1970s Lilac Grecian Gown

Sometimes a dress has a way of shaking up a wardrobe and boiling it down to its essence. This one simmers in ideas of romance and mystery, flowing fabrics and soft colors, contentedness and joy. It relishes both the old and the new.

As a girl, I long had a curious feeling that I’d never be–Big enough? Old enough?–grown enough to achieve the same glamour I saw in princesses or brides or prom-goers. I’ve come to learn, though, that there is true delight to be found in my own sort of glamour. It is one that is most authentic to who I am, even when–perhaps especially when– branching out.

In my research I’ve found other dresses of the same era that also have the Dessy or Dessy Creations label. However, some of the first search results to appear are a modern line of bridesmaid dresses. I’m curious as to whether there is some relation and, if so, if the brand has reinvented itself with a niche market in the 21st century or if these dresses have always been intended as bridesmaids dresses. It’s not unlikely, but to consider that they are noticeably absent of puff sleeves, crinoline, or all over floral print is impressive.

In contrast, this dress is simple in its elegance but intricate in its minor structuring. The v-neck and surplice bodice are followed by minor pleating at the elastic waist. The skirt then flows into a shape reminiscent of a tulip: the fabric is cut so that it flows from one hip down to the center of the dress to form a wrap skirt with a high-low hem. The cascading at both the hip and where the skirt opens creates a petal effect. The ends of the simple tie belt have a rounded point to them. This is almost identical to the structure of the dress’s shoulder straps, which are created by a layering of two fabrics rather than being one solid piece.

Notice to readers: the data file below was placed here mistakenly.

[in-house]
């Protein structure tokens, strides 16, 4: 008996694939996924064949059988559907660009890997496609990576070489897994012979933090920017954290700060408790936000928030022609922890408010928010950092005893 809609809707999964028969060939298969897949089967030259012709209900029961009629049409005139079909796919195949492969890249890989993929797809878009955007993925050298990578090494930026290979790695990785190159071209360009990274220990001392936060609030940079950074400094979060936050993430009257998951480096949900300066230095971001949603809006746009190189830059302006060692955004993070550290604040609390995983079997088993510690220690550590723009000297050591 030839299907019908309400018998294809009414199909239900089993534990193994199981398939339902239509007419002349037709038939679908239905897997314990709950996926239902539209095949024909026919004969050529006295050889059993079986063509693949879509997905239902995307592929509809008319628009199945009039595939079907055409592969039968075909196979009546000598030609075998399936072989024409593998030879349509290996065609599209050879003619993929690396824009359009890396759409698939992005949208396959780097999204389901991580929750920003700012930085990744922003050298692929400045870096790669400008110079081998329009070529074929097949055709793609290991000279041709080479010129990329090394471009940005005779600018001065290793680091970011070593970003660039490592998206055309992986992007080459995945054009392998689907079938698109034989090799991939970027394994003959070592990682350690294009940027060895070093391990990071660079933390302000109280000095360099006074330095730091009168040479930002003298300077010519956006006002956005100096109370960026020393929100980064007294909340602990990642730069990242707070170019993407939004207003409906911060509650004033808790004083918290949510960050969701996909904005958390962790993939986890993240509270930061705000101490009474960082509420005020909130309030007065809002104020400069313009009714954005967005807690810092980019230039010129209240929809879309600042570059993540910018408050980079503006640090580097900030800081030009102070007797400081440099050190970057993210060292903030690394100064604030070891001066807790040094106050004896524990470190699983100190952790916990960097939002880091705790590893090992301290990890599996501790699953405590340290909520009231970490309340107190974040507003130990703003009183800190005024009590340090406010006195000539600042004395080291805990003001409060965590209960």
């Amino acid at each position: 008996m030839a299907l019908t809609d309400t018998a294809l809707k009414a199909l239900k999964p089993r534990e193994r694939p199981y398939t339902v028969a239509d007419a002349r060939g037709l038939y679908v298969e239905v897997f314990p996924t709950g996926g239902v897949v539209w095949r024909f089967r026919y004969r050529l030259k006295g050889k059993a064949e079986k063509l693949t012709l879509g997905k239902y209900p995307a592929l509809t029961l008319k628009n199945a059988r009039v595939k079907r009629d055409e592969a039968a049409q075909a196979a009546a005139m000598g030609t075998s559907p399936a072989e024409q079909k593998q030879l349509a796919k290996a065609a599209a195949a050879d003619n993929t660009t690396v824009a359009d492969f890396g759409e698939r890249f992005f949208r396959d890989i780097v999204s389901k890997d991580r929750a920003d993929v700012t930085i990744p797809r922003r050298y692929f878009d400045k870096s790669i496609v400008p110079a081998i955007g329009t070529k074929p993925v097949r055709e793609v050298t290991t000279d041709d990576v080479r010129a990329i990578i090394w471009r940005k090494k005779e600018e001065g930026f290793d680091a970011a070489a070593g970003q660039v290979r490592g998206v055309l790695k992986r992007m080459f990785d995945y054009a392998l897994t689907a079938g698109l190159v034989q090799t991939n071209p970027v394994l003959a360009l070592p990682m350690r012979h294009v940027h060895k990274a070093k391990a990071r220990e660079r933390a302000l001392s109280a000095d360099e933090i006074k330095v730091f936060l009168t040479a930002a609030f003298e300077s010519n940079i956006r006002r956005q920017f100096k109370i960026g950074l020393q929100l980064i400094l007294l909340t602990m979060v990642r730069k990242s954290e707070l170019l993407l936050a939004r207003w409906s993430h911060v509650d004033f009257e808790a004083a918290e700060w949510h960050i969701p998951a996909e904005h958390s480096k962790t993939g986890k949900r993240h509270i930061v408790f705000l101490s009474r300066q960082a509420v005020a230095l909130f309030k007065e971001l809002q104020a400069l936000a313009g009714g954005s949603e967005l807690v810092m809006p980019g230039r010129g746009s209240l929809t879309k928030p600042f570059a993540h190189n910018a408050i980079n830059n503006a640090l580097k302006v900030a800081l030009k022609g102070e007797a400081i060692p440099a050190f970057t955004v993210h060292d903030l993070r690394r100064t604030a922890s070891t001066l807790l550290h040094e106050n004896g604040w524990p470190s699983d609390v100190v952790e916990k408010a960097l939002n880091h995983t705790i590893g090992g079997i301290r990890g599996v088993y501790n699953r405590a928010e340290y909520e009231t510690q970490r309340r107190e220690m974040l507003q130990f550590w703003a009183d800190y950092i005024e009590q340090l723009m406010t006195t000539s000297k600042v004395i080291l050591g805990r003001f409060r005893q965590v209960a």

Through my love of vintage, I’ve learned a great deal about myself, not least of all my relationship with my body and my own ideas of body positivity. Among other things, this dress’s softness and arm-baring nature lend it a carefree, accepting quality: something that can at times be difficult to cultivate.

The vintage community, lovely as it is, is simply a more stylized microcosm of the same societal pressures of our own age: emphasis on vintage make-up, vintage hair, vintage undergarments. It’s a very easy world in which to compare oneself to others. That is where my own brand of glamour comes in. Because it’s mine, it is in part defined by a resistance to look like anyone else and tempered by a desire to fit in. It is lankiness, a feeling of imbalance, a fear of appearing mousy. But more than those insecurities it is an air of confidence in my color combinations, a spark of curiosity for historic magnificence, a lightness that has come with practice of letting the right things go. For the better, my glamour is constantly being altered.

Additionally, ideas about “the perfect shape” have changed by slight degrees through the years but have done little other than cause strife for those coming in under, over or right at those perfect measurements. What I’ve learned about my own measurements is that knowing them is entirely utilitarian: one has to have a relatively precise idea of their numbers to shop for vintage clothing, especially online, as many vintage pieces lack size labels; when they are present, they are generally skewed significantly when compared to modern sizing.

Because I love it for its timelessness and that it already defies certain social norms, vintage also allows me to wear garments I otherwise wouldn’t have considered. It’s a good reminder that a sleeveless dress isn’t automatically less classy; that a short dress isn’t necessarily scandalous. There is freedom in knowing that grace–physical or spiritual–isn’t dictated by the clothes on our bodies (or whether or not those bodies have farmer’s tans [see below]) but by what lives in our hearts.

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